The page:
The closest price comparison for double the cost is the GTX 1060 (3 GB), so let’s get a look at that.
  • 3.0 TFLOP
  • 1.5 GHz base clock
  • 3 GB VRAM
  • $200 retail
Well… not substantial, I’d say. About a 50% increase in floating point speed, an 11% increase in base clock speed, and a 1GB decrease in VRAM. For [almost] doubling the price, you don’t get much.
Well surely raw specs don’t tell the full story, right? Well, let’s look at some real wold comparisons. Once again, according to GPU Boss, there’s a 138% increase in hashes/second for bitcoin mining, and at 99 fps, an 83% frame rate increase in Battlefield 4. Well, then, raw specs does not tell the whole story!
Here’s another one, the 1060’s big brother… or, well, slightly-more-developed twin.
  • 3.9 TFLOP
  • 1.5 GHz base clock
  • 6 GB VRAM
  • $250 retail
Seems reasonable, another $50 for a decent jump in power and double the memory! But, as we’ve learned, we shouldn’t look at the specs for the full story.
I did do a GPU Boss comparison, but for the BF4 frame rate, I had to look at Tom’s Hardware (sorry miners, GPU boss didn’t cover the mHash/sec spec either). What’s the verdict? Well, pretty good, I’d say. With 97 FPS, a 79% increase over the 1050— wait. 97? That seems too low… I mean, the 3GB version got 99.
Well, let’s see what Tech Power Up has to say...
94.3 fps. 74% increase. Huh.
Alright alright, maybe that was just a dud. We can gloss over that I guess. Ok, one more, but let’s go for the big fish: the GTX 1080.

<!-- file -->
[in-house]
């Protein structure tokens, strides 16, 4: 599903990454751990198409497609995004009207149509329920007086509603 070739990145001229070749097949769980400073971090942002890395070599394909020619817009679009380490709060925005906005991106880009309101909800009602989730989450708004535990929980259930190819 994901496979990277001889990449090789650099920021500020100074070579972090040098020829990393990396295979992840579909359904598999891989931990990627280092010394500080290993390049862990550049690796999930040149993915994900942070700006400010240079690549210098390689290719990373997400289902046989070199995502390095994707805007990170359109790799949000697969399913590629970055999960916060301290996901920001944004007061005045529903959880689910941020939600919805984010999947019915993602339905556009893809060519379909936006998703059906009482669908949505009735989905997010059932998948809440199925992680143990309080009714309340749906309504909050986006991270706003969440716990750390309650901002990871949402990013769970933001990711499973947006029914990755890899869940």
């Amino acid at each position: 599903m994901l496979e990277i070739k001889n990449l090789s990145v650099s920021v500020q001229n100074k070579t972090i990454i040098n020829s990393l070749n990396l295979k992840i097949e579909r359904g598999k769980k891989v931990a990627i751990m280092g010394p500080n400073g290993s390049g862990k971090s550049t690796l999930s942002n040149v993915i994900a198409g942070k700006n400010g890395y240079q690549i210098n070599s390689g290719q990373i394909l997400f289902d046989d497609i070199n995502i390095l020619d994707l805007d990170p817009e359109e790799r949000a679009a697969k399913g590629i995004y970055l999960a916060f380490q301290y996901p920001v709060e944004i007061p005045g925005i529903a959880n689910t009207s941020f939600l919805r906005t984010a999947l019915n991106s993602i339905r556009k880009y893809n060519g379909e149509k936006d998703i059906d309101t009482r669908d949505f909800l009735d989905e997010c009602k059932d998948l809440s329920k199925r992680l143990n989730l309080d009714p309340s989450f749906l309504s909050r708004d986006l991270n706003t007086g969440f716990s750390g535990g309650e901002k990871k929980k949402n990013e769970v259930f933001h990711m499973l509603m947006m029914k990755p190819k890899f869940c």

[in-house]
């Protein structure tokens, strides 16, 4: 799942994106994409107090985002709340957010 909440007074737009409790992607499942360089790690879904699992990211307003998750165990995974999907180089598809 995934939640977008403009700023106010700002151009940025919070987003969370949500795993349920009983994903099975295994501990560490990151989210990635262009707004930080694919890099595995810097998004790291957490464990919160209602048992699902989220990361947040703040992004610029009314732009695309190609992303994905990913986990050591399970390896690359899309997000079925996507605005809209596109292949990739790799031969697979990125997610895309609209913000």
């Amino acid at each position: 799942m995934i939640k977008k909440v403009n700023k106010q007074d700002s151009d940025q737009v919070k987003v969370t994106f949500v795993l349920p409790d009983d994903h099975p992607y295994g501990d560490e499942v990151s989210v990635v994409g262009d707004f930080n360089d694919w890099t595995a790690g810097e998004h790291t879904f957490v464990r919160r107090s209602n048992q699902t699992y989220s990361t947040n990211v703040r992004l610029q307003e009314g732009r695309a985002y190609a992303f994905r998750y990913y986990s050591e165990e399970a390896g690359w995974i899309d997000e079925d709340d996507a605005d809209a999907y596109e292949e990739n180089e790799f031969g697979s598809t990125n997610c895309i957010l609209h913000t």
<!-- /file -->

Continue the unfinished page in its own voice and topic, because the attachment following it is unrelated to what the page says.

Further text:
• 9.0 TFLOP
  • 1.6 GHz base clock
  • 8 GB VRAM
  • $500 retail
That jump in floating point speed definitely has to be something, and 4 times the VRAM? Sure it’s 5 times the price, but as we saw, raw power doesn’t always tell the full story. GPU Boss returns to give us the run down, how do these cards compare in the real world?
Well… a 222% (over three-fold) increase in mHash speed, and a 218% increase in FPS for Battlefield 4. That’s right, for 5 times the cost, you get 3 times the performance. Truly, the raw specs don’t tell the full story.
You increase the cost by 27%, you increase frame rate in our example game by 22%. You increase the cost by 83%, you increase the frame rate by 83%. Sounds good, but if you increase the cost by 129%, and you get a 79% (-50% cost/power increase) increase in frame rate. You increase it by 358%, and you increase the frame rate by 218% (-140% cost/power increase). That’s not paying “more for much more power,” that’s a steep drop-off after the third cheapest option.
In fact, did you know that you have to get to the 1060 (6GB) before you could compare the GTX line to a PS4 Pro? Not to mention that at $250, the price of a 1060 (6GB) you could get an entire PS4 Slim bundle, or that you have to get to the 1070 before you beat the Xbox One X.
On another note, let’s look at a PS4 Slim…
  • 1.84 TFLOP
  • 800 MHz base clock
  • 8 GB VRAM
  • $300 retail
…Versus a PS4 Pro.
  • 4.2 TFLOP
  • 911 MHz base clock
  • 8 GB VRAM
  • $400 retail
128% increase in floating point speed, 13% increase in clock speed, for a 25% difference in cost. Unfortunately there is no Battlefield 4 comparison to make, but in BF1, the frame rate is doubled (30 fps to 60) and the textures are taken to 11. For what that looks like, I’ll leave it up to this bloke. Not to even mention that you can even get the texture buffs in 4K. Just like how you get a decent increase in performance based on price for the lower-cost GPUs, the same applies here.
It’s even worse when you look at the CPU for a gaming PC. The more money you spend, again, the less of a benefit you get per dollar. Hardware Unboxed covers this in a video comparing different levels of Intel CPUs. One thing to note is that the highest i7 option (6700K) in this video was almost always within 10 FPS (though for a few games, 15 FPS) of a certain CPU in that list for just about all of the games.